A Brief Intro to What a Hep Swing Cat Wears

How you look is the first thing people notice about you and how you are dressed can say a lot about who or what you are. The clothes of the 1930s and 1940s city dweller is often associated with swing culture and many swing dancers and musicians like to dress the part. Among swing dancers, it tends to be traditional to dress in your best swing dance attire for the big dances, particularly those following a day of dance workshop classes. The following is a brief introduction to some of the clothes items associated with swing culture.


    (for more, see Spectators) Spectators are two-toned leather shoes where the toe and heel are of one dark color and the rest of the shoe's body is a lighter color. They are often seen in black and white, but they can be found in other color combinations. However, if the shoe has a light colored toe and heel, and a dark body, then it is not a spectator, but rather a "saddle shoe" which is more associated with 1950s college kids and with early rock-and-roll.

Spectators come in two basic styles, wing tips and caps. True spectators have leather soles (as do many dress shoes) and are great to dance in because they slide easily across the floor. Doc Martin and other similar shoe companies make a "spectator" with thick rubber soles that are heavy and difficult to dance in, thus, you'll want to avoid those brands.

If you are new to swing, and are trying to find someone to show you some moves, look at people's feet. If they are wearing spectators, chances are that you have found a swing dancer. For a much better explanation on what a spectator is (recommended), follow this link and



This use to be the watch chain attached to a swinger's pants that kept him from losing his pocket watch. These days, you'll find people wearing a wallet chain which simulates the look of a watch chain while still being functional. Some might think that long chains that hang past one's knees or even ankles may look great, but they are very inconvenient and often dangerous to dance in. They have never been very popular among swing dancers, and even less so the past few years. If you are a musician in a band who dresses up, or if you are performing in a bold outfit, this may be a nice accent to the outfit. Otherwise, it may be best to skip chains.


Pullies, suspenders, or braces are what hold your pants up. If you wear suspenders, wear button suspenders rather than those which have alligator clips; it looks better and they hold much better. Likewise, you will want to have buttons sewn into all of your pants that you are planning to wear with the suspenders. Any pair of quality pants should already have them sewn in at the correct places. Since both suspenders and belts hold pants up, one should wear one or the other, NOT both.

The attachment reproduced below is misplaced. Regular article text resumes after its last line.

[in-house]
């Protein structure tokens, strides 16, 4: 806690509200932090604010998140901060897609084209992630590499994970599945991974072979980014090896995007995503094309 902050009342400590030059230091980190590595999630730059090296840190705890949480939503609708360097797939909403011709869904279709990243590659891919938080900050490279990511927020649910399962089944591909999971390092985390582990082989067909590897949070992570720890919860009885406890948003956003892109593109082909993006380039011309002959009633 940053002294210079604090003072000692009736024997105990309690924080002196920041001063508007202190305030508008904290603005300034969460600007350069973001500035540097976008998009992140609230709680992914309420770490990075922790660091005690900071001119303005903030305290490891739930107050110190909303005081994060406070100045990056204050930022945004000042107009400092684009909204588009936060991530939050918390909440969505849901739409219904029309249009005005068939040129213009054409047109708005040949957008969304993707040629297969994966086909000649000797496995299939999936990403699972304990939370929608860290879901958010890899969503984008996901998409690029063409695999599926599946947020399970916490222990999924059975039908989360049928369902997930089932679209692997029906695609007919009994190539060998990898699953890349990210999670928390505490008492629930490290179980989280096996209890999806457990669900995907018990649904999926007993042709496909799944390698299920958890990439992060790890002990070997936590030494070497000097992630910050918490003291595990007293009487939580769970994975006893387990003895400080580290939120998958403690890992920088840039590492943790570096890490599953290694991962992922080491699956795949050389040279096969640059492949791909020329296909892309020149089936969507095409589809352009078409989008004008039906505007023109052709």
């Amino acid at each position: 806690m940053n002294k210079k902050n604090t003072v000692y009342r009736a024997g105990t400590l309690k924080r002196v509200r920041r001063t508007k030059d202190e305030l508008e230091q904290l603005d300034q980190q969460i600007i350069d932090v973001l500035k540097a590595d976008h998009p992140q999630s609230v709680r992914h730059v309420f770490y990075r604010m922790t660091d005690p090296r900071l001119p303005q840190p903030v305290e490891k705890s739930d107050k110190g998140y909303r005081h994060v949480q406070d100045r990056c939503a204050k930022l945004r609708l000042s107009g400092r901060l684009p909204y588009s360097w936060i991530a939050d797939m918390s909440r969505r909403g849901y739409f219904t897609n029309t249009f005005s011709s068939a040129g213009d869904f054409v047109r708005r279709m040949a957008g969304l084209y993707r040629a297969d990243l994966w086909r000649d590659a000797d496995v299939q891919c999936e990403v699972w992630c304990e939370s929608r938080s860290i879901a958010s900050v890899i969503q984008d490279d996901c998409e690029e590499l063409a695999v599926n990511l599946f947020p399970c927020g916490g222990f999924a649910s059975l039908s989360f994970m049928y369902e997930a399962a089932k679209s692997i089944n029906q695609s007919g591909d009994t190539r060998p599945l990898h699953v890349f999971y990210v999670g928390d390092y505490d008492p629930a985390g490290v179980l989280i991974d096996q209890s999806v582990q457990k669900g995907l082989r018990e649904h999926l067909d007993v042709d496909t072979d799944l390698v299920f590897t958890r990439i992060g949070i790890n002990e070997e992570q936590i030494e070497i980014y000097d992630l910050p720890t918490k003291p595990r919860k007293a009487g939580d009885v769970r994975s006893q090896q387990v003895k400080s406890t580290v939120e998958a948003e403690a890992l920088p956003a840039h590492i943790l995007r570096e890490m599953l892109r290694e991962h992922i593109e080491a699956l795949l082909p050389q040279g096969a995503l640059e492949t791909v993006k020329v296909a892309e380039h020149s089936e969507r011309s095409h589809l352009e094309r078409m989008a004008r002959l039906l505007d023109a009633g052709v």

Spats were worn over the cuff of the shoe to accent the color of the shoe and match the suit. Because spats were relatively inexpensive compared to shoes, they allowed one pair of shoes to been worn with a wide variety of colors and patterns. A close fitting pair of spats will work just the same, and with a pair of black shoes, will simulate the look of spectators. A historical irony in this is that it is likely that spectators were designed to simulate the look of wearing spats. In general, very few swing dancer wear spats, but it is an option out there if you want to be different and want to diversify your look.


A 1930s swinger's tie was often short compared to the modern ones. Trousers were worn high waisted, at least high enough to cover one's navel. Hence, the tie was worn much shorter. Don't wear narrow ties unless you are trying for a 1950s look with an appropriate style of pant to combine it with.

Zoot Suit

The zoot suit was a flamboyant suit popular among Latinos and African-Americans during the war years of the 1940s. When the second World War was causing people to ration any and every bit of fabric for "the cause," the excessive zoot suit was both a boast and a protest. It was characterised by a high-waisted pants with narrow pegged pant cuffs, and a long, draped jacket with wide shoulders. The suit was topped off with a wide-brimmed of either a fedora style, or of a tando style.


A man's hat told you where he stood in the world. The fedora still remains the hat of choice for any gentleman.

The zoot hat, a wide brim fedora, or a wide brimmed tando hat, was often the final piece of the a zoot suiter's ensemble. The brim of a fedora that is to be worn with a zoot suit should have a brim that is about a half an inch wider than normal (approximately 3 inches as opposed to the more common 2-1/2 inches of a regular fedora).

Hats are not normally worn indoors, and by extension — for swing dancers — a hat is to be worn off the dance floor. The only exception may be for some kind of performance which calls for it, otherwise, don't wear one while dancing.

Jive Terms for Swing Attire

Barkers - Shoes Long with links - fancy watch/key chain Squeezer - tight belt
Bluff Cuffs - narrow trouser cuffs Pinchers - tight pair of shoes Striders - trousers
Coffee Bags - trouser pockets Pullies - suspenders Threads - wardrobe
Dicer - Hat Racket Jacket - zoot suit Violin Cases - big shoes
Choker - tie Reet Pleats - wide pleats White One - shirt

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